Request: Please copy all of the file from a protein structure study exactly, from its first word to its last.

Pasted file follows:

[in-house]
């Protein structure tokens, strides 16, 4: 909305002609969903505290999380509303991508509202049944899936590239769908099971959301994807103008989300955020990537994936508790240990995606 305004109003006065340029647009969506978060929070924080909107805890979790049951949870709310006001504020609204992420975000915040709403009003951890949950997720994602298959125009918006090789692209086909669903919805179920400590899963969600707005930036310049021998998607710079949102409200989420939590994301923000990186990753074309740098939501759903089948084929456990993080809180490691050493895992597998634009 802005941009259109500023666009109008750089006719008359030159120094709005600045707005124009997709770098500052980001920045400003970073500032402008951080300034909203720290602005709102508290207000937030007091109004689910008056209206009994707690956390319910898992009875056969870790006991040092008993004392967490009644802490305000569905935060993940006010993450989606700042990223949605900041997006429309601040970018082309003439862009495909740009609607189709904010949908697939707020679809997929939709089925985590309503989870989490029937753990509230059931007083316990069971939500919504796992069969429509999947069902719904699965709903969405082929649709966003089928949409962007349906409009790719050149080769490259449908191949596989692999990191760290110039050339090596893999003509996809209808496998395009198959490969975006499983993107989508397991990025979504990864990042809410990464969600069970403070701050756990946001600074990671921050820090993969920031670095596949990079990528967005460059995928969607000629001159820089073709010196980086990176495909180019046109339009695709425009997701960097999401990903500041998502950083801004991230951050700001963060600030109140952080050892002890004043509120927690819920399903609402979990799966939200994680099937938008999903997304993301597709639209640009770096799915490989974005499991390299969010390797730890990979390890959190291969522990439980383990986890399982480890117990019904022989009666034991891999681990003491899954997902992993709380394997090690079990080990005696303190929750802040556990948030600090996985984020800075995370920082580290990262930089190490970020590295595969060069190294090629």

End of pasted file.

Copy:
[in-house]
């Protein structure tokens, strides 16, 4: 909305002609969903505290999380509303991508509202049944899936590239769908099971959301994807103008989300955020990537994936508790240990995606 305004109003006065340029647009969506978060929070924080909107805890979790049951949870709310006001504020609204992420975000915040709403009003951890949950997720994602298959125009918006090789692209086909669903919805179920400590899963969600707005930036310049021998998607710079949102409200989420939590994301923000990186990753074309740098939501759903089948084929456990993080809180490691050493895992597998634009 802005941009259109500023666009109008750089006719008359030159120094709005600045707005124009997709770098500052980001920045400003970073500032402008951080300034909203720290602005709102508290207000937030007091109004689910008056209206009994707690956390319910898992009875056969870790006991040092008993004392967490009644802490305000569905935060993940006010993450989606700042990223949605900041997006429309601040970018082309003439862009495909740009609607189709904010949908697939707020679809997929939709089925985590309503989870989490029937753990509230059931007083316990069971939500919504796992069969429509999947069902719904699965709903969405082929649709966003089928949409962007349906409009790719050149080769490259449908191949596989692999990191760290110039050339090596893999003509996809209808496998395009198959490969975006499983993107989508397991990025979504990864990042809410990464969600069970403070701050756990946001600074990671921050820090993969920031670095596949990079990528967005460059995928969607000629001159820089073709010196980086990176495909180019046109339009695709425009997701960097999401990903500041998502950083801004991230951050700001963060600030109140952080050892002890004043509120927690819920399903609402979990799966939200994680099937938008999903997304993301597709639209640009770096799915490989974005499991390299969010390797730890990979390890959190291969522990439980383990986890399982480890117990019904022989009666034991891999681990003491899954997902992993709380394997090690079990080990005696303190929750802040556990948030600090996985984020800075995370920082580290990262930089190490970020590295595969060069190294090629």